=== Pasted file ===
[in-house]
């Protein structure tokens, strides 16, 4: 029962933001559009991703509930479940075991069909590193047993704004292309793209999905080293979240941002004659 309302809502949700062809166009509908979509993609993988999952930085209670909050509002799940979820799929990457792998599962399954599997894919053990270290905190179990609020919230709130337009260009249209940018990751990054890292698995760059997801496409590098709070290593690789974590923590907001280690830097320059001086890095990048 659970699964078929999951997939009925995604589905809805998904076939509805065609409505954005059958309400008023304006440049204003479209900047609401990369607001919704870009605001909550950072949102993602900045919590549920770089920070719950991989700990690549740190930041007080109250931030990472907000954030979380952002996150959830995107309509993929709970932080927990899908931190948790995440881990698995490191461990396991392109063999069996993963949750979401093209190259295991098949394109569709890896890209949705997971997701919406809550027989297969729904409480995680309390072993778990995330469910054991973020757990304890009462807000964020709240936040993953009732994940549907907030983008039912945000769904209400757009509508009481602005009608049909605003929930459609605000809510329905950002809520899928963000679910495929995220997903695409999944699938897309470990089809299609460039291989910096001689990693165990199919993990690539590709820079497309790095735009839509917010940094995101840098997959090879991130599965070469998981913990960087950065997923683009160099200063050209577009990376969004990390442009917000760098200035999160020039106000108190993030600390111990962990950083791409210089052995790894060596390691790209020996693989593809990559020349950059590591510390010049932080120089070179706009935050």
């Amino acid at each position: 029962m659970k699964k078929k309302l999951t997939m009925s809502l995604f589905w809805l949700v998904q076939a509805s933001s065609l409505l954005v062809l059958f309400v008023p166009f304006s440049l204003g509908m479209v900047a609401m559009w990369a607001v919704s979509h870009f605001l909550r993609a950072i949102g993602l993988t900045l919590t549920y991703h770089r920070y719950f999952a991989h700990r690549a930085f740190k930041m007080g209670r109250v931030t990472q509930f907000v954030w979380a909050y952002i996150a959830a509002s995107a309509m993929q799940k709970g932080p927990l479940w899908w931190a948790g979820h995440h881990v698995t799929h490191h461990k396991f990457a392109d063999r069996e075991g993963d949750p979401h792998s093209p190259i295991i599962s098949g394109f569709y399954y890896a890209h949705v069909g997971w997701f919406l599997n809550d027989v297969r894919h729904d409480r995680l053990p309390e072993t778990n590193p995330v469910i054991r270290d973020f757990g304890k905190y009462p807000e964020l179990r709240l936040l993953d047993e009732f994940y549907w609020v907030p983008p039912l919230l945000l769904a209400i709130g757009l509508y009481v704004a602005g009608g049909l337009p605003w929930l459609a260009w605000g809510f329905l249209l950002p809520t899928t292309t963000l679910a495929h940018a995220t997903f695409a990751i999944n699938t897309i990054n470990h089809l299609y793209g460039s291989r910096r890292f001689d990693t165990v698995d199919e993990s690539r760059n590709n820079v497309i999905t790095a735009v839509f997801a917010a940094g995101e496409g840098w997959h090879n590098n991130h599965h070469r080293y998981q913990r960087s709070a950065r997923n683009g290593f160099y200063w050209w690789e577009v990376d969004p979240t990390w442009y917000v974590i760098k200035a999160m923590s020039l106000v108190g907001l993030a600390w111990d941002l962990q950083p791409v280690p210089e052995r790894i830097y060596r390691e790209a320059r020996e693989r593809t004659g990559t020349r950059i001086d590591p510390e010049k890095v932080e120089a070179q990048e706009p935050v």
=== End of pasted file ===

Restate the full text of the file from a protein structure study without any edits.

[in-house]
């Protein structure tokens, strides 16, 4: 029962933001559009991703509930479940075991069909590193047993704004292309793209999905080293979240941002004659 309302809502949700062809166009509908979509993609993988999952930085209670909050509002799940979820799929990457792998599962399954599997894919053990270290905190179990609020919230709130337009260009249209940018990751990054890292698995760059997801496409590098709070290593690789974590923590907001280690830097320059001086890095990048 659970699964078929999951997939009925995604589905809805998904076939509805065609409505954005059958309400008023304006440049204003479209900047609401990369607001919704870009605001909550950072949102993602900045919590549920770089920070719950991989700990690549740190930041007080109250931030990472907000954030979380952002996150959830995107309509993929709970932080927990899908931190948790995440881990698995490191461990396991392109063999069996993963949750979401093209190259295991098949394109569709890896890209949705997971997701919406809550027989297969729904409480995680309390072993778990995330469910054991973020757990304890009462807000964020709240936040993953009732994940549907907030983008039912945000769904209400757009509508009481602005009608049909605003929930459609605000809510329905950002809520899928963000679910495929995220997903695409999944699938897309470990089809299609460039291989910096001689990693165990199919993990690539590709820079497309790095735009839509917010940094995101840098997959090879991130599965070469998981913990960087950065997923683009160099200063050209577009990376969004990390442009917000760098200035999160020039106000108190993030600390111990962990950083791409210089052995790894060596390691790209020996693989593809990559020349950059590591510390010049932080120089070179706009935050």
């Amino acid at each position: 029962m659970k699964k078929k309302l999951t997939m009925s809502l995604f589905w809805l949700v998904q076939a509805s933001s065609l409505l954005v062809l059958f309400v008023p166009f304006s440049l204003g509908m479209v900047a609401m559009w990369a607001v919704s979509h870009f605001l909550r993609a950072i949102g993602l993988t900045l919590t549920y991703h770089r920070y719950f999952a991989h700990r690549a930085f740190k930041m007080g209670r109250v931030t990472q509930f907000v954030w979380a909050y952002i996150a959830a509002s995107a309509m993929q799940k709970g932080p927990l479940w899908w931190a948790g979820h995440h881990v698995t799929h490191h461990k396991f990457a392109d063999r069996e075991g993963d949750p979401h792998s093209p190259i295991i599962s098949g394109f569709y399954y890896a890209h949705v069909g997971w997701f919406l599997n809550d027989v297969r894919h729904d409480r995680l053990p309390e072993t778990n590193p995330v469910i054991r270290d973020f757990g304890k905190y009462p807000e964020l179990r709240l936040l993953d047993e009732f994940y549907w609020v907030p983008p039912l919230l945000l769904a209400i709130g757009l509508y009481v704004a602005g009608g049909l337009p605003w929930l459609a260009w605000g809510f329905l249209l950002p809520t899928t292309t963000l679910a495929h940018a995220t997903f695409a990751i999944n699938t897309i990054n470990h089809l299609y793209g460039s291989r910096r890292f001689d990693t165990v698995d199919e993990s690539r760059n590709n820079v497309i999905t790095a735009v839509f997801a917010a940094g995101e496409g840098w997959h090879n590098n991130h599965h070469r080293y998981q913990r960087s709070a950065r997923n683009g290593f160099y200063w050209w690789e577009v990376d969004p979240t990390w442009y917000v974590i760098k200035a999160m923590s020039l106000v108190g907001l993030a600390w111990d941002l962990q950083p791409v280690p210089e052995r790894i830097y060596r390691e790209a320059r020996e693989r593809t004659g990559t020349r950059i001086d590591p510390e010049k890095v932080e120089a070179q990048e706009p935050v």